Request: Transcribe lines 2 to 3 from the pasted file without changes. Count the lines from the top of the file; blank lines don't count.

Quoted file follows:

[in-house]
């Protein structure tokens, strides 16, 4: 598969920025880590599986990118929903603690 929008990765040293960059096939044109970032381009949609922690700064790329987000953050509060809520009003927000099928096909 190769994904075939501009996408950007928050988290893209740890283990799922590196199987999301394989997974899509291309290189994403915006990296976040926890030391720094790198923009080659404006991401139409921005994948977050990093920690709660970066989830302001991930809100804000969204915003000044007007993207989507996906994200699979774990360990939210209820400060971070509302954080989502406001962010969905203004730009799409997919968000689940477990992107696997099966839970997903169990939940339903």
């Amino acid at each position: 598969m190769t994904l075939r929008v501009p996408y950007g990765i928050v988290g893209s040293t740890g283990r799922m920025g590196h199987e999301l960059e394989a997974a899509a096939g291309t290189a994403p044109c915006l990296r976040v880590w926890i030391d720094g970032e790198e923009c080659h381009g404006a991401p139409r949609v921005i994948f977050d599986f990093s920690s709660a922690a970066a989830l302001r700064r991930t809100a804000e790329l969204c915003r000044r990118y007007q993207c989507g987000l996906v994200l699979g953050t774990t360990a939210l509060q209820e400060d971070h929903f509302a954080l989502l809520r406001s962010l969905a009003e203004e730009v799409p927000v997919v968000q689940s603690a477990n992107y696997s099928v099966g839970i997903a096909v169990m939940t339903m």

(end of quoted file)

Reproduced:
């Protein structure tokens, strides 16, 4: 598969920025880590599986990118929903603690 929008990765040293960059096939044109970032381009949609922690700064790329987000953050509060809520009003927000099928096909 190769994904075939501009996408950007928050988290893209740890283990799922590196199987999301394989997974899509291309290189994403915006990296976040926890030391720094790198923009080659404006991401139409921005994948977050990093920690709660970066989830302001991930809100804000969204915003000044007007993207989507996906994200699979774990360990939210209820400060971070509302954080989502406001962010969905203004730009799409997919968000689940477990992107696997099966839970997903169990939940339903």
């Amino acid at each position: 598969m190769t994904l075939r929008v501009p996408y950007g990765i928050v988290g893209s040293t740890g283990r799922m920025g590196h199987e999301l960059e394989a997974a899509a096939g291309t290189a994403p044109c915006l990296r976040v880590w926890i030391d720094g970032e790198e923009c080659h381009g404006a991401p139409r949609v921005i994948f977050d599986f990093s920690s709660a922690a970066a989830l302001r700064r991930t809100a804000e790329l969204c915003r000044r990118y007007q993207c989507g987000l996906v994200l699979g953050t774990t360990a939210l509060q209820e400060d971070h929903f509302a954080l989502l809520r406001s962010l969905a009003e203004e730009v799409p927000v997919v968000q689940s603690a477990n992107y696997s099928v099966g839970i997903a096909v169990m939940t339903m």